tools for the wfh apocalypse
Well… It’s been an interesting couple of weeks.
Viv, the kids, and I decided to bug out back to Australia last Thursday to care for our parents while the COVID-19 situation stabilizes in the US and evolves here in Australia. We’re very much looking forward to getting back to America, but we both agreed that being down-under is the best thing for everyone right now.
But, the show must go on.
Bugcrowd kicked off WFH recommendations very early in the crisis, and was among the first organizations to enforce a work from home policy as it unfolded.
This was never a retreat for us - It’s a part of our core thesis that #ittakesacrowd and taking responsibility to care for our community as well as ourselves. If anything it has strengthened our resolve, and we’re doubling down on our commitment to both the crowd and our customers.
I wanted to share a quick rundown of some of the tools that I use, and that I’ve helped the move go down almost unnoticed by the rest of Bugcrowd’s work from home employee base:
x.ai - Virtual Assistant
- AI-based calendaring that doesn’t suck - and I’ve tried and continue to test basically all of them.
- It’s time-zone aware.
- Natural language scheduling via email, to the point where I’ve literally had people come up and ask to be introduced.
- Domain-name customization for paid accounts, and team accounts for internal scheduling.
- Slack integration for quick scheduling.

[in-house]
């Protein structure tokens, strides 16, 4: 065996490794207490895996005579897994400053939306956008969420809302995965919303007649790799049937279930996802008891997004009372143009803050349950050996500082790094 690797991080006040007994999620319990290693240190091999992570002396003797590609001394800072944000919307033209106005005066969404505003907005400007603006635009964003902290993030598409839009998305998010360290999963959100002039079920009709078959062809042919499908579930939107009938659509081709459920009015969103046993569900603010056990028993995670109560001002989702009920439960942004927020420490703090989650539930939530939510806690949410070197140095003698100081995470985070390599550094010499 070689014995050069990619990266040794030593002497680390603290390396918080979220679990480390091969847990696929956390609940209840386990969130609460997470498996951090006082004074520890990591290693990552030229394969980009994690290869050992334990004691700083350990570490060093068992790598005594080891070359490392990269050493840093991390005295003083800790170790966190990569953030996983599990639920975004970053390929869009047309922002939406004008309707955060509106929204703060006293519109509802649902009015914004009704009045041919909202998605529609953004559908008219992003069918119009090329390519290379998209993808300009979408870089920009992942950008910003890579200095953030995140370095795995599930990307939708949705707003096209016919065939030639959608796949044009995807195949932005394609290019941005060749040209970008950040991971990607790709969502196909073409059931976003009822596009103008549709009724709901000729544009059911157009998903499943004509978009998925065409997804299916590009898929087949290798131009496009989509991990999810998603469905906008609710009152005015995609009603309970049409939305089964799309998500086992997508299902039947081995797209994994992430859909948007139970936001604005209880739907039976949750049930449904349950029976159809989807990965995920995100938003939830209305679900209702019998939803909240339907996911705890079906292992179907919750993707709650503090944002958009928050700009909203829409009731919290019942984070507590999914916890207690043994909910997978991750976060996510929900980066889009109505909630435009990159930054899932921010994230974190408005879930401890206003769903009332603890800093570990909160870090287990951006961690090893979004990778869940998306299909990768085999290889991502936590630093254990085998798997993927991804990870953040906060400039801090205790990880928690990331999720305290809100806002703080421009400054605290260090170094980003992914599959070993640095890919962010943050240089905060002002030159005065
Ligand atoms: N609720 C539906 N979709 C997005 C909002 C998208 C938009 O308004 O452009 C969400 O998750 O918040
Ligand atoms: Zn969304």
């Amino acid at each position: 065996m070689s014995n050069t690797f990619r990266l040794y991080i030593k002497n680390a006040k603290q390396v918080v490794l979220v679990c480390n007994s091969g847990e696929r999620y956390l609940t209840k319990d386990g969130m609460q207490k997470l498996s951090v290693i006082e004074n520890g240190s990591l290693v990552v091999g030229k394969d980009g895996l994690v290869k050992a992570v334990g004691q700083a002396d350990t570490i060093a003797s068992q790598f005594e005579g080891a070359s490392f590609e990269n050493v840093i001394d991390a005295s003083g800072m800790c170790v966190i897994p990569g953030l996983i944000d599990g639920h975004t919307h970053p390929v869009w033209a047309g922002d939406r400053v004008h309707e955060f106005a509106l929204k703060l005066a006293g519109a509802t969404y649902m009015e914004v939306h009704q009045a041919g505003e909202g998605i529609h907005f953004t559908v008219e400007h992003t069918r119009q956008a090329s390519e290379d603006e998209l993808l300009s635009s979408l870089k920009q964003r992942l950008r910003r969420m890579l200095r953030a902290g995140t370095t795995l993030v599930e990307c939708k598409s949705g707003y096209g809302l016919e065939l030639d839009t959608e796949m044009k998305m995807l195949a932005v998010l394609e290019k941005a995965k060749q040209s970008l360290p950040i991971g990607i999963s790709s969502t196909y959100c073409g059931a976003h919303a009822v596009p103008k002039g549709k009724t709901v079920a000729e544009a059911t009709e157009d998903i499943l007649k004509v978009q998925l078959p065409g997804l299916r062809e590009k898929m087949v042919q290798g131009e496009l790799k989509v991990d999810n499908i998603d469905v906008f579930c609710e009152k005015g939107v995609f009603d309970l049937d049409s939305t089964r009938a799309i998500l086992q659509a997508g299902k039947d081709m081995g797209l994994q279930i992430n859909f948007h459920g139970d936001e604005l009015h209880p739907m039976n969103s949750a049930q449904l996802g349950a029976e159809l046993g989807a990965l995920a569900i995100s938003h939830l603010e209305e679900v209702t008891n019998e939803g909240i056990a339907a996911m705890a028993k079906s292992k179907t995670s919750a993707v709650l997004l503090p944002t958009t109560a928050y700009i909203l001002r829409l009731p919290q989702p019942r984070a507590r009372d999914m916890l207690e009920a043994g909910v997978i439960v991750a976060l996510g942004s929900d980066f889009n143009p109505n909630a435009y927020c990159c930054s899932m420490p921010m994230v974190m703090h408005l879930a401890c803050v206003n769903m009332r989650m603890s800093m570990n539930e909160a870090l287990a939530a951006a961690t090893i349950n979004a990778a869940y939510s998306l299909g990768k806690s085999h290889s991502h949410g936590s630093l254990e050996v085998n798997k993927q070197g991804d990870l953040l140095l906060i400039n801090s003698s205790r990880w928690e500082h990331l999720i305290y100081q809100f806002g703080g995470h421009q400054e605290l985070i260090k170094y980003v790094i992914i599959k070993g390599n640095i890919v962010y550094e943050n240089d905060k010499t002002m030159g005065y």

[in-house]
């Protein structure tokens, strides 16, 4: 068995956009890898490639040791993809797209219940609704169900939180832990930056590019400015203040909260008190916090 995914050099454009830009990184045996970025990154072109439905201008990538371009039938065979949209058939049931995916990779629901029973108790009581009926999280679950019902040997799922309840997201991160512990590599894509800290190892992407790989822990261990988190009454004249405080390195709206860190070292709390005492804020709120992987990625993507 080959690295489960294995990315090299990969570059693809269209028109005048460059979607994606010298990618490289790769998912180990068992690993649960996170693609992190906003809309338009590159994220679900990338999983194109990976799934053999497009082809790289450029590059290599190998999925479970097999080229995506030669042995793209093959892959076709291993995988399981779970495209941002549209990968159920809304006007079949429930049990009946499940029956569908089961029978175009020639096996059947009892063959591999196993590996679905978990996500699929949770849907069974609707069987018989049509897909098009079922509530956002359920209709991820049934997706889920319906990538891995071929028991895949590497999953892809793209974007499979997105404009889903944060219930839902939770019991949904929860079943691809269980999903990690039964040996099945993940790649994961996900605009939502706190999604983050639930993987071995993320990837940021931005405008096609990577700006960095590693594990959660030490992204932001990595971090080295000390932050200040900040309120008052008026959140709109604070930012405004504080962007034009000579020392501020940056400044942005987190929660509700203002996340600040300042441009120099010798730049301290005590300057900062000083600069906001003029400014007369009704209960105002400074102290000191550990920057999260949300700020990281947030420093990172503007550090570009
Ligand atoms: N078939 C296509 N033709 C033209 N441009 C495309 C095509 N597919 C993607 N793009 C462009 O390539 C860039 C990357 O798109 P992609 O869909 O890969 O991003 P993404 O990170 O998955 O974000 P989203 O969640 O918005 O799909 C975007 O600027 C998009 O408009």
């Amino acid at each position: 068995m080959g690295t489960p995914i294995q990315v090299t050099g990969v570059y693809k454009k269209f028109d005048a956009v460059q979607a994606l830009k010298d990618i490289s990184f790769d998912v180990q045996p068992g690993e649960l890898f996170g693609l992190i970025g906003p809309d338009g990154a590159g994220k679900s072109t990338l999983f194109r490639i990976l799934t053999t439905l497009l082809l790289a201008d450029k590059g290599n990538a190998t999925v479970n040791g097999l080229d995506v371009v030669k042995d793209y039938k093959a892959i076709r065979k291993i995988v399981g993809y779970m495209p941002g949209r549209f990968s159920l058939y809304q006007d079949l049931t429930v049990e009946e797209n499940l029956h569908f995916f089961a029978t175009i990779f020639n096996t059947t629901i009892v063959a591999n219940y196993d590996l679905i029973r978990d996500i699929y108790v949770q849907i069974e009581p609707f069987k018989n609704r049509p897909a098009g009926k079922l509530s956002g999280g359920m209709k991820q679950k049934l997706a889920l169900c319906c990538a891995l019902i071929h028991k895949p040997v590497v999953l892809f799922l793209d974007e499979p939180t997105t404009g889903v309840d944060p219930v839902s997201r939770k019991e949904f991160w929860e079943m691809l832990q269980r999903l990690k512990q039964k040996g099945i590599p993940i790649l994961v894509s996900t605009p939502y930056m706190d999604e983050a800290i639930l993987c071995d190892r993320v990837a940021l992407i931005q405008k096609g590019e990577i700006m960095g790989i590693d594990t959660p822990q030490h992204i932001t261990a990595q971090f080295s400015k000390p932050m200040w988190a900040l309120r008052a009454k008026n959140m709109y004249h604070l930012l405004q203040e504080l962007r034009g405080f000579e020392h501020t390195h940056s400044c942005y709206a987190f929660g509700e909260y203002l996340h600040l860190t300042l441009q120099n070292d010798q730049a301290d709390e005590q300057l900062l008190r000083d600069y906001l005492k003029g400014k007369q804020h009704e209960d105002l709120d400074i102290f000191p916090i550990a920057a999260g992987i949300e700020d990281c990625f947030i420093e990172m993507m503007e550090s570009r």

- It doesn’t forget, and it doesn’t sleep
- It forces me to keep my calendar clean… This is highly underrated - One of the odd downsides of long-term WFH is that day blends into night, weekday into weekend, and ultimately this impacts mental health as well as productivity. A clean calendar and the routine it forces helps prevent this.
- This one is a no brainer.
- We were already heavy Zoom users, but since the lock down with started using it for droppings, replacement for normal work events, and generally connecting internally as well as externally.
- I’m also seeing zoom used more for virtual happy hours and hang outs for the general public, which I think is awesome. It’s giving me and others the opportunity to spend time with people that we already know and love, as well as the opportunity to meet folks we have not spoken to before.
- Fancy Hands relies on a network of students in the USA to perform task-based work.
- As schools in our shut down, and as the economic belt tightens, there’s something that feels really good about being able to pass work off to students.
- I use Fancy Hands mostly for personal assistant on odd-jobs, like booking and cancelling things.
- The service is also very effective for market research, building lists and the like, and research for articles and content.
- I talk to a lot of people on a daily basis, and tend to get distracted by things that interest me. The Google mini in combination with the Pomodoro method has been a really good way to stay on track and make sure tasks are completed.
- It’s also handy for getting the news, checking weather, and all of the normal the VUI things - and the fact you’re talking is a nifty brain-hack to avoid social isolation while keeping on track.
I’ll add more here as I think of them. What are some of the unexpectedly helpful tools you’re using to survive the COVID19 WFH?